Fairy Tale Controversy, Part 3: Modern Times

[Previously:  Fairy Tale Controversy, Part 1 ; Fairy Tale Controversy, Part 2: Coming to America]

Fairy tales are no less controversial today than they ever were in the past. The arguments against them echo some of the concerns of the past, and add new ones. Sexual content or innuendo in tales for children is still prohibited. We are less concerned about maintaining class distinctions, but we definitely have a lower tolerance for grisly violence than audiences of the past. And we have added the relatively recent concerns of racism and sexism to the mix. As well, parents today seem inordinately bothered by death scenes in children’s literature. In past times, the death of a parent, of a mother in childbirth, of babies and young children was much more common than today, and therefore found a place in the literature. Today we seem uneasy with the very subject, a modern preoccupation.

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Watching Old Movies

Wouldn’t it be pleasant to sit down and watch a movie with your kids that wasn’t presold on sequels and Happy Meals? Or take them to an action movie that didn’t either freak them out or weigh down their little bones with premature irony? – Ty Burr, The Best Old Movies for Families

When I talk about Old Movies I don’t mean going back to Toy Story 1, or even aaall the way back to the first Star Wars (though 1977 does seem long, long ago in a galaxy far far away)… I’m talking about Oooooold movies here.

You may not have any interest in old movies, indeed, I realize not everyone has spent a lifetime loving them like I have. But if you are old enough to be a parent, you are certainly aware of how much movies have changed since the flicks you watched as a kid. They’ve changed for the better, in terms of technology. The complex visual and sound effects of modern movies absolutely boggles the mind. (Just compare a Harryhausen Sinbad movie to Avatar!) And they’ve also changed for the worse… can you even imagine a world in which there were no teen slasher horror films?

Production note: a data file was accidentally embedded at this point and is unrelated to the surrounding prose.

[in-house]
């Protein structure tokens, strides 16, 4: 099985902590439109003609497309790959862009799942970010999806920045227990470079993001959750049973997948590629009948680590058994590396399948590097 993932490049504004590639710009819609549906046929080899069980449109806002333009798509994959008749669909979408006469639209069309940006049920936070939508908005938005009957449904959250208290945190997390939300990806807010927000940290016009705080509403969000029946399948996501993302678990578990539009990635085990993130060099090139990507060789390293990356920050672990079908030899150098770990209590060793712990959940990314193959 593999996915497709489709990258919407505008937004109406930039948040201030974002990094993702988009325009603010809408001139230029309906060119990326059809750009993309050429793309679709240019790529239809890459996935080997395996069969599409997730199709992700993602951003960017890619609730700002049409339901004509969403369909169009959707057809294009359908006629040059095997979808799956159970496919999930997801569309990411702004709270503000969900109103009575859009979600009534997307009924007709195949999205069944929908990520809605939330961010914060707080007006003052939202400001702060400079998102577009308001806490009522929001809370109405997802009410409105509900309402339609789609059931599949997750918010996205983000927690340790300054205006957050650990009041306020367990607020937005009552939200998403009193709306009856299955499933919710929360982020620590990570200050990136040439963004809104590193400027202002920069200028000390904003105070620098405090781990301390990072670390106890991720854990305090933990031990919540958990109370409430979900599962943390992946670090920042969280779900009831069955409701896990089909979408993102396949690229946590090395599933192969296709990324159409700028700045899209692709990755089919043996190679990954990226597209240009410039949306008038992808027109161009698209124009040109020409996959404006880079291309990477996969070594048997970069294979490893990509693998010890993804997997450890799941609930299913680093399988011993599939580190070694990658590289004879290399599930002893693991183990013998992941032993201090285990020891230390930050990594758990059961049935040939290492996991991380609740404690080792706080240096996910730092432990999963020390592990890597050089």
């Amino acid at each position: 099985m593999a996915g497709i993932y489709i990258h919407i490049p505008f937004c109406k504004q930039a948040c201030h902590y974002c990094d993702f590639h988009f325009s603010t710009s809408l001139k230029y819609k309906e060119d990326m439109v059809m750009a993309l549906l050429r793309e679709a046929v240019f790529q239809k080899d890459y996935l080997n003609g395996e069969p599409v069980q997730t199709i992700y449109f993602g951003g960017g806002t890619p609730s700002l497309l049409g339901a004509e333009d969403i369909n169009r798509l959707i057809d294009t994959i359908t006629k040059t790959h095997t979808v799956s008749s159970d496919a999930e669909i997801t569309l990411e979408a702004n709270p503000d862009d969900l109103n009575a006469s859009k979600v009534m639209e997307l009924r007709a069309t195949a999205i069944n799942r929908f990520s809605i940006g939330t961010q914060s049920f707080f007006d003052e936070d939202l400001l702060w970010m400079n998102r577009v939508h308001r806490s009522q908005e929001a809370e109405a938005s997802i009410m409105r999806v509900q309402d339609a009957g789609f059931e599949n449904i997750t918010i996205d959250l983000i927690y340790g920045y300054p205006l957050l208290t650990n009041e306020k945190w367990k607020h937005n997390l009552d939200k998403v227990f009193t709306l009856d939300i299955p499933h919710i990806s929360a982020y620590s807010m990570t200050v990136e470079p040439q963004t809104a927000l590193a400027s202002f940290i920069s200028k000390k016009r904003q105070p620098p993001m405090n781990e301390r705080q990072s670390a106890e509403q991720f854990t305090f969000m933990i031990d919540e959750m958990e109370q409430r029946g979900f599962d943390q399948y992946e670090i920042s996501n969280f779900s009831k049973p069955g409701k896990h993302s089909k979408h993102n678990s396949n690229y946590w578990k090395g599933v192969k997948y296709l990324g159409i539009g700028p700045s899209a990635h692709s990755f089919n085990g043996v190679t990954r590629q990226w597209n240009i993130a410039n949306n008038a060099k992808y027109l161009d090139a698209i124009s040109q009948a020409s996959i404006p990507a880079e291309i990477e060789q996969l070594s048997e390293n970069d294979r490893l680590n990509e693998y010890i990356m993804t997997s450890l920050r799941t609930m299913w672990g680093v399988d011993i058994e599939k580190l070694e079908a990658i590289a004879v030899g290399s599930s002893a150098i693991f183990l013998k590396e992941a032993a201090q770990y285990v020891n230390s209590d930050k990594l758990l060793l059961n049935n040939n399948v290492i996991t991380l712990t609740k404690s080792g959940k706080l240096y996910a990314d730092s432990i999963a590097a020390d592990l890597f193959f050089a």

Whether or not you know much about old movies, when it comes to picking films for family movie nights, there are many good reasons to turn to the oldies…

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Know Your Movie Ratings

A few words on Movie Ratings…

The Motion Picture Association of America (MPAA) selects the familiar G, PG, PG-13, R, and NC-17 ratings for motion pictures.

It is important to fully understand these ratings and their drawbacks, however, before relying too heavily on them.

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A study of Violence in G-rated Animated Feature Films!

Maybe I’m a total geek but I found this very exciting, even though it’s over 10 years old. First I found a reference to the study in this book:

The Elephant in the Living Room: Make Television Work for Your Kids, by Dimitri A. Christakis and Frederick J. Zimmerman (New York: Rodale, 2006),

and then I found the actual study online:

Yokota, F. & Thompson, K. M. “Violence in G-rated Animated Films” in the Journal of the American Medical Association 283 (May 24-31, 2000): 2716-2720.           (see the full study here)

It covers animated films of feature length (at least 60 min.) that were rated G, released theatrically in the U.S. and which were “available for review on videocassette” by September of 1999, including 74 titles.

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All writings posted here are © Kim Thompson, unless otherwise indicated. For all artwork on this site, copyright is retained by the artist.